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So am I getting this right?

(Edit) So the two steps to run are:

1. Run a traditional A/B test until 95% confidence is reached. This is full exploration.

2. Then, switch to the MAB after that, showing the better performing variant most of the time. As time increases, the display of the worse performing variants decreases.




Option 1 will NOT give you the correct answer. You CANNOT use confidence intervals as a stopping criteria. If you do this, you end up running many tests, and then you need to apply a multiple test correction to account for this. Otherwise you run a VERY HIGH risk of picking the wrong result.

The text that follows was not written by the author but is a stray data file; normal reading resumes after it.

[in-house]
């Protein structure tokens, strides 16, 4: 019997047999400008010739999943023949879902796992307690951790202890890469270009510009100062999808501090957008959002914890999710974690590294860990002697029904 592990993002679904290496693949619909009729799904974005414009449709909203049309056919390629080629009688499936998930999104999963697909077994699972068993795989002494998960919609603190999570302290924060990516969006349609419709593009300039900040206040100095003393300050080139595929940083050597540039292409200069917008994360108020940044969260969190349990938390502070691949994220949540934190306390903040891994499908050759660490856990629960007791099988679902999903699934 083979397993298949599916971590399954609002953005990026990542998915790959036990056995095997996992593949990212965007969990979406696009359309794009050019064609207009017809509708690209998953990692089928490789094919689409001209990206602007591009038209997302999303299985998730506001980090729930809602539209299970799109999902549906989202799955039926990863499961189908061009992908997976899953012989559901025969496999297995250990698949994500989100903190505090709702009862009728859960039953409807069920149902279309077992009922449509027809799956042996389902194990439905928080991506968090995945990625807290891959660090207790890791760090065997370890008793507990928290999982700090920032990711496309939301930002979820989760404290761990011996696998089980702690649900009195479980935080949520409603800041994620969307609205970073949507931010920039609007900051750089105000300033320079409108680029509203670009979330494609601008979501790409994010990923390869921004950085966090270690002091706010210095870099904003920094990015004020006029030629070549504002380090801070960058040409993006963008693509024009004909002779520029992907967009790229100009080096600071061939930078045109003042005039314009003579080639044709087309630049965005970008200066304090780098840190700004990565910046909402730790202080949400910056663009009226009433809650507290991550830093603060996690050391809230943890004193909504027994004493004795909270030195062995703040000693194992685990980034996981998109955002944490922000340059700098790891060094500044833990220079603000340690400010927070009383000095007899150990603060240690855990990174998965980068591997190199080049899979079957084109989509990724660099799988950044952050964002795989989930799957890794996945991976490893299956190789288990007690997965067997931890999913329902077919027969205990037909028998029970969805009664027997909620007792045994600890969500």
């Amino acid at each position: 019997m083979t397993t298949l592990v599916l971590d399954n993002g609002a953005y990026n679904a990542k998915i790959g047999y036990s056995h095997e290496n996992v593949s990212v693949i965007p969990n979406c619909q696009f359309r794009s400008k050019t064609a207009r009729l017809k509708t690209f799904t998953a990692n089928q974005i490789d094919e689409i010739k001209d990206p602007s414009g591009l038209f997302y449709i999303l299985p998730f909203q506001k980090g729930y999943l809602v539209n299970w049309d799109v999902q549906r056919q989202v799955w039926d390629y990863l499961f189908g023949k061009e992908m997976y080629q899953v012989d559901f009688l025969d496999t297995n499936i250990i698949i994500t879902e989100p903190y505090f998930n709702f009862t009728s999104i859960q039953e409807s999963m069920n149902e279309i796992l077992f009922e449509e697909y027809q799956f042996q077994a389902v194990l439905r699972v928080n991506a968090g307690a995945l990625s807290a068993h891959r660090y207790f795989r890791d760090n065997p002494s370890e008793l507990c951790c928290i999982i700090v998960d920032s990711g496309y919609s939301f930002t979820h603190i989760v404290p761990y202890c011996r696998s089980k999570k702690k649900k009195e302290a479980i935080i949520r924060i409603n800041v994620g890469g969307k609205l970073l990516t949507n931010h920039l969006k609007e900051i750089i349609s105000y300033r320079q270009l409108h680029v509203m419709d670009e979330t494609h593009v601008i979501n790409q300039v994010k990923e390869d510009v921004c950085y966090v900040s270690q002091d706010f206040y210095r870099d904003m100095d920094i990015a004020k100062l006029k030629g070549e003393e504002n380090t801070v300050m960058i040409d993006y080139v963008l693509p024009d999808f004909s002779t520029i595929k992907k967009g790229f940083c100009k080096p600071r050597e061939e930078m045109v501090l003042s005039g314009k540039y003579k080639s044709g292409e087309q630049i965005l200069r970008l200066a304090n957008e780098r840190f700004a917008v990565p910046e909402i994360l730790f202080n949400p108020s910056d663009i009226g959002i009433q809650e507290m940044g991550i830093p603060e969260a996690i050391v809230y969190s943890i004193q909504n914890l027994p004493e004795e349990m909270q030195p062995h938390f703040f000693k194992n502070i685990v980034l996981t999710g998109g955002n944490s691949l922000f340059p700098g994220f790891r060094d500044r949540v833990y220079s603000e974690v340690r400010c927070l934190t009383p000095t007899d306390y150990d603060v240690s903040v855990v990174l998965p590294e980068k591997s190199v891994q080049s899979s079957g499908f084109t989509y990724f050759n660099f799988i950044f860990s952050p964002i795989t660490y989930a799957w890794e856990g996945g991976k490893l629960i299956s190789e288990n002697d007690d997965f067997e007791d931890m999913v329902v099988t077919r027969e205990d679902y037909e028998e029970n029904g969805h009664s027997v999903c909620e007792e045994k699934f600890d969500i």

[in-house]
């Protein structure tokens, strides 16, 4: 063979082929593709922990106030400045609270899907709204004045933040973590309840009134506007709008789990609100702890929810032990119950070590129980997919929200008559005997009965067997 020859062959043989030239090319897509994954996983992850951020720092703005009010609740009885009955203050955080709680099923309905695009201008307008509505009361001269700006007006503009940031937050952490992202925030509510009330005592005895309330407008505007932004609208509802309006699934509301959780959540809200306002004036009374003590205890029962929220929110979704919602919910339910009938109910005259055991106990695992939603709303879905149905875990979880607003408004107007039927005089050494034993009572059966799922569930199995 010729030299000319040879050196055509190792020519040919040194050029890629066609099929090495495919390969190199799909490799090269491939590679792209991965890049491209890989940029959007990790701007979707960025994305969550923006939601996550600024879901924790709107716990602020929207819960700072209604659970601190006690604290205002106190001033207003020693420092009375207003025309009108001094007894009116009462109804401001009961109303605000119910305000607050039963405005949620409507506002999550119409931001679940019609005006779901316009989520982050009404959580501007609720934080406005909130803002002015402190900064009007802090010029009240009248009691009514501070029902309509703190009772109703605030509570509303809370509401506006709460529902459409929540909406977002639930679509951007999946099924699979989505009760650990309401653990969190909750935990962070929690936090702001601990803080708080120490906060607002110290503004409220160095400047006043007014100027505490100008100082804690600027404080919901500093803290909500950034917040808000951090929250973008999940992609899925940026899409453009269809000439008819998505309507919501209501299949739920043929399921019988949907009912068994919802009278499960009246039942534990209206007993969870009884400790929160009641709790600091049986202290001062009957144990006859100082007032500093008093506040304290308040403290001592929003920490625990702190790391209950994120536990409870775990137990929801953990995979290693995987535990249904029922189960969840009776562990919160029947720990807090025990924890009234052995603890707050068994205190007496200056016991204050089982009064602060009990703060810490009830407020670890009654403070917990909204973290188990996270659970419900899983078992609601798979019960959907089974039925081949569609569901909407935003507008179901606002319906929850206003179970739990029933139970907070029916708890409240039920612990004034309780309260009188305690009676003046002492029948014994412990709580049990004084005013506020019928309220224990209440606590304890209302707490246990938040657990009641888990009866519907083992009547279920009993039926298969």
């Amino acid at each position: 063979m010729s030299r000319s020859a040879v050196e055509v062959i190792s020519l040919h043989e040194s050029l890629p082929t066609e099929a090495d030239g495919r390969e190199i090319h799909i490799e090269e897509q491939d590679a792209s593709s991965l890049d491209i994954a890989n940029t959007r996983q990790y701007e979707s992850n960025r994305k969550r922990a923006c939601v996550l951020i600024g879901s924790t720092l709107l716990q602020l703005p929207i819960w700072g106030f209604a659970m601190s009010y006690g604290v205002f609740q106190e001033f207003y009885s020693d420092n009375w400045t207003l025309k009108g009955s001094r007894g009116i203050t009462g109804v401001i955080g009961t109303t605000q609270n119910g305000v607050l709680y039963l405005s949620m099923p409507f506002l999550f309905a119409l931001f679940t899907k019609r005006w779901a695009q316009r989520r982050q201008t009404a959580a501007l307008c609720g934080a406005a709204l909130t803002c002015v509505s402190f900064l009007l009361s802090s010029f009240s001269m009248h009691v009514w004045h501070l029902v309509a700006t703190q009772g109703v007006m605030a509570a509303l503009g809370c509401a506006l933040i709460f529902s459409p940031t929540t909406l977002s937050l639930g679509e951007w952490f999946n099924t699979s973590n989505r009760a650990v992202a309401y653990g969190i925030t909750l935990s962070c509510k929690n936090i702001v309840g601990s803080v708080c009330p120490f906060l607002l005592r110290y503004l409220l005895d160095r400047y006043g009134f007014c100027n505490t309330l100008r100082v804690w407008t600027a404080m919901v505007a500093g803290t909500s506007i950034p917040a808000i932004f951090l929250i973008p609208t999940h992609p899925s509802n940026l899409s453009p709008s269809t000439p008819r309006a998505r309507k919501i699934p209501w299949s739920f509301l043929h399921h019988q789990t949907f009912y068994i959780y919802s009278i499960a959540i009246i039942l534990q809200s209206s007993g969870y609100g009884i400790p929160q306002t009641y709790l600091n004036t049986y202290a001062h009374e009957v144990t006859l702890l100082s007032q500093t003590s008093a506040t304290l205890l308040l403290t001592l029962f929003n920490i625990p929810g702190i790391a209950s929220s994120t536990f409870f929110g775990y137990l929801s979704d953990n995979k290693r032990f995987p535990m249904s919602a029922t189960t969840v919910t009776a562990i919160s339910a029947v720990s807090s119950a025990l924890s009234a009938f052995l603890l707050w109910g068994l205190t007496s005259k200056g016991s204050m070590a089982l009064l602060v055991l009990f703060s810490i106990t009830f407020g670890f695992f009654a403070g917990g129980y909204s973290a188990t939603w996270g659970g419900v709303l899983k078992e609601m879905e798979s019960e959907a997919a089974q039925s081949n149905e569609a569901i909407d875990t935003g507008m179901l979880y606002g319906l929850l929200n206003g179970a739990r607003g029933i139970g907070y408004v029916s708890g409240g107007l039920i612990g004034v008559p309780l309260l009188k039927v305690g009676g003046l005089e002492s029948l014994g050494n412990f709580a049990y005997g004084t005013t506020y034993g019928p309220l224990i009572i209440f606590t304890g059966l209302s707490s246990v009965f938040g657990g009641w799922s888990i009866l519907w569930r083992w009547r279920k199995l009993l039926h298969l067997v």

I emphasize, because this is a common problem made by A/B test practitioners. For a fuller discussion of the problems, check out the papers by Armitage (frequentist) and Anscombe (Bayesian) on the topic. Or see my summary of the issue here:

http://blog.custora.com/2012/05/a-bayesian-approach-to-ab-te...


Sorry I wasn't clear. I meant run #1 first, then run #2. I didn't mean them as different options.


This article suggests another option: Run UCB1 (a specific MAB variation) from day one and you'll get benefits of MAB without limitations of A/B testing or mathematical fallacies of the prior 20 lines of code MAB for n-cell tests.


I thought the article was suggesting that step #1 is part of UCB1?




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